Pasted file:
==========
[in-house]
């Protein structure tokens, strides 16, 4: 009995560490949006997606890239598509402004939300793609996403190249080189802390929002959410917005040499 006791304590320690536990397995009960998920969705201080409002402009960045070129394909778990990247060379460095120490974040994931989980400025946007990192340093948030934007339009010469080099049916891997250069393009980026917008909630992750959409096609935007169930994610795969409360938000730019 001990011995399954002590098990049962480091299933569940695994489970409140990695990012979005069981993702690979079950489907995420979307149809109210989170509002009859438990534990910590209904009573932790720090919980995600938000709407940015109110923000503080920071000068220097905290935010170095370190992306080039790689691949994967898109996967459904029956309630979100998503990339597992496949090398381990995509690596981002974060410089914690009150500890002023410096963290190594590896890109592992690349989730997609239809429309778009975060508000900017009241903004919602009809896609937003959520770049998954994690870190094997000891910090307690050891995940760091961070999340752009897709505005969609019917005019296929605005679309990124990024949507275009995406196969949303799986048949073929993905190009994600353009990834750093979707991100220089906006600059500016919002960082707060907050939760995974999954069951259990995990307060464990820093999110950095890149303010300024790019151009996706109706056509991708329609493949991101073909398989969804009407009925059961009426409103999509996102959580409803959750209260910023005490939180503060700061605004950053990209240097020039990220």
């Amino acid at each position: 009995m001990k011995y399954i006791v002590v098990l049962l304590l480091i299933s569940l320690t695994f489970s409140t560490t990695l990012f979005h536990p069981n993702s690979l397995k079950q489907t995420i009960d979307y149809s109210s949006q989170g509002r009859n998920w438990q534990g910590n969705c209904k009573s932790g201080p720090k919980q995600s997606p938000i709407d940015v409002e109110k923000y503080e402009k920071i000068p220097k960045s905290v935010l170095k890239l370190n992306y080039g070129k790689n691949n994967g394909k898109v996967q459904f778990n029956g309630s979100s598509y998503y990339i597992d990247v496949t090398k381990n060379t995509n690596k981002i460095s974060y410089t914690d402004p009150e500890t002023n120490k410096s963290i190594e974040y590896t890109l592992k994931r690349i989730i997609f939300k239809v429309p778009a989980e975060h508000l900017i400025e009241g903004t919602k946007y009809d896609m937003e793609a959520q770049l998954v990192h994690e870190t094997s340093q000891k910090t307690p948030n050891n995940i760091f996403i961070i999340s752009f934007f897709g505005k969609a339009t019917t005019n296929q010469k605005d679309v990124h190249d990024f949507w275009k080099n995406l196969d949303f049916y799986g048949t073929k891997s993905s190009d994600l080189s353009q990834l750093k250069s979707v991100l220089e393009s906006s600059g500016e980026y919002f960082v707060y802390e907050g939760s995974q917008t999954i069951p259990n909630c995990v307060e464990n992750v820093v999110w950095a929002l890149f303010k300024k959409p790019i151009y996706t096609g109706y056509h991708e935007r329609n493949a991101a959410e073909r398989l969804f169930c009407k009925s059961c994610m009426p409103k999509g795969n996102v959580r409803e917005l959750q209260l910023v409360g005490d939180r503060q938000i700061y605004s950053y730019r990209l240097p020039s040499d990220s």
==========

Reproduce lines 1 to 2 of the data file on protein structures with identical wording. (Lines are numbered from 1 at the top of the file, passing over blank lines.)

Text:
[in-house]
């Protein structure tokens, strides 16, 4: 009995560490949006997606890239598509402004939300793609996403190249080189802390929002959410917005040499 006791304590320690536990397995009960998920969705201080409002402009960045070129394909778990990247060379460095120490974040994931989980400025946007990192340093948030934007339009010469080099049916891997250069393009980026917008909630992750959409096609935007169930994610795969409360938000730019 001990011995399954002590098990049962480091299933569940695994489970409140990695990012979005069981993702690979079950489907995420979307149809109210989170509002009859438990534990910590209904009573932790720090919980995600938000709407940015109110923000503080920071000068220097905290935010170095370190992306080039790689691949994967898109996967459904029956309630979100998503990339597992496949090398381990995509690596981002974060410089914690009150500890002023410096963290190594590896890109592992690349989730997609239809429309778009975060508000900017009241903004919602009809896609937003959520770049998954994690870190094997000891910090307690050891995940760091961070999340752009897709505005969609019917005019296929605005679309990124990024949507275009995406196969949303799986048949073929993905190009994600353009990834750093979707991100220089906006600059500016919002960082707060907050939760995974999954069951259990995990307060464990820093999110950095890149303010300024790019151009996706109706056509991708329609493949991101073909398989969804009407009925059961009426409103999509996102959580409803959750209260910023005490939180503060700061605004950053990209240097020039990220």